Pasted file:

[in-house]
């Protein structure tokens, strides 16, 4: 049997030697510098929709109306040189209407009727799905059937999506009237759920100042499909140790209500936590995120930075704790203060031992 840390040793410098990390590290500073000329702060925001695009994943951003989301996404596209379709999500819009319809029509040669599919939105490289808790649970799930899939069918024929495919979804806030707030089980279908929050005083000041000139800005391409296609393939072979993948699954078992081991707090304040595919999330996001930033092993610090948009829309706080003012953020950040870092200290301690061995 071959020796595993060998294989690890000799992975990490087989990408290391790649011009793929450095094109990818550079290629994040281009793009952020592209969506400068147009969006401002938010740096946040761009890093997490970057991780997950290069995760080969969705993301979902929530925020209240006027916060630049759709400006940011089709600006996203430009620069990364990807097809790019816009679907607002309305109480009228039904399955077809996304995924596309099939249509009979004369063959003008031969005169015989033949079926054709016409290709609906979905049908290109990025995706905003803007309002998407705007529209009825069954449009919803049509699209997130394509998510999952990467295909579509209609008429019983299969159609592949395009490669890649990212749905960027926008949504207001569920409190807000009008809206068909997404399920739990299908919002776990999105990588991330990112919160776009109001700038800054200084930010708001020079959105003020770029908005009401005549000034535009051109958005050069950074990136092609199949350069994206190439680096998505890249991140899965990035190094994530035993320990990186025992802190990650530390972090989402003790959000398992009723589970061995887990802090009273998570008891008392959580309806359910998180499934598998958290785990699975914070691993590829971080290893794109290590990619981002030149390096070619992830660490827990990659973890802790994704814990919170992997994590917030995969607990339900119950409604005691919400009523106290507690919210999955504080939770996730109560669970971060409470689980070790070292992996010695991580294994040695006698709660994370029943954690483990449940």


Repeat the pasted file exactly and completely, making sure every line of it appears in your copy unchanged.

[in-house]
């Protein structure tokens, strides 16, 4: 049997030697510098929709109306040189209407009727799905059937999506009237759920100042499909140790209500936590995120930075704790203060031992 840390040793410098990390590290500073000329702060925001695009994943951003989301996404596209379709999500819009319809029509040669599919939105490289808790649970799930899939069918024929495919979804806030707030089980279908929050005083000041000139800005391409296609393939072979993948699954078992081991707090304040595919999330996001930033092993610090948009829309706080003012953020950040870092200290301690061995 071959020796595993060998294989690890000799992975990490087989990408290391790649011009793929450095094109990818550079290629994040281009793009952020592209969506400068147009969006401002938010740096946040761009890093997490970057991780997950290069995760080969969705993301979902929530925020209240006027916060630049759709400006940011089709600006996203430009620069990364990807097809790019816009679907607002309305109480009228039904399955077809996304995924596309099939249509009979004369063959003008031969005169015989033949079926054709016409290709609906979905049908290109990025995706905003803007309002998407705007529209009825069954449009919803049509699209997130394509998510999952990467295909579509209609008429019983299969159609592949395009490669890649990212749905960027926008949504207001569920409190807000009008809206068909997404399920739990299908919002776990999105990588991330990112919160776009109001700038800054200084930010708001020079959105003020770029908005009401005549000034535009051109958005050069950074990136092609199949350069994206190439680096998505890249991140899965990035190094994530035993320990990186025992802190990650530390972090989402003790959000398992009723589970061995887990802090009273998570008891008392959580309806359910998180499934598998958290785990699975914070691993590829971080290893794109290590990619981002030149390096070619992830660490827990990659973890802790994704814990919170992997994590917030995969607990339900119950409604005691919400009523106290507690919210999955504080939770996730109560669970971060409470689980070790070292992996010695991580294994040695006698709660994370029943954690483990449940």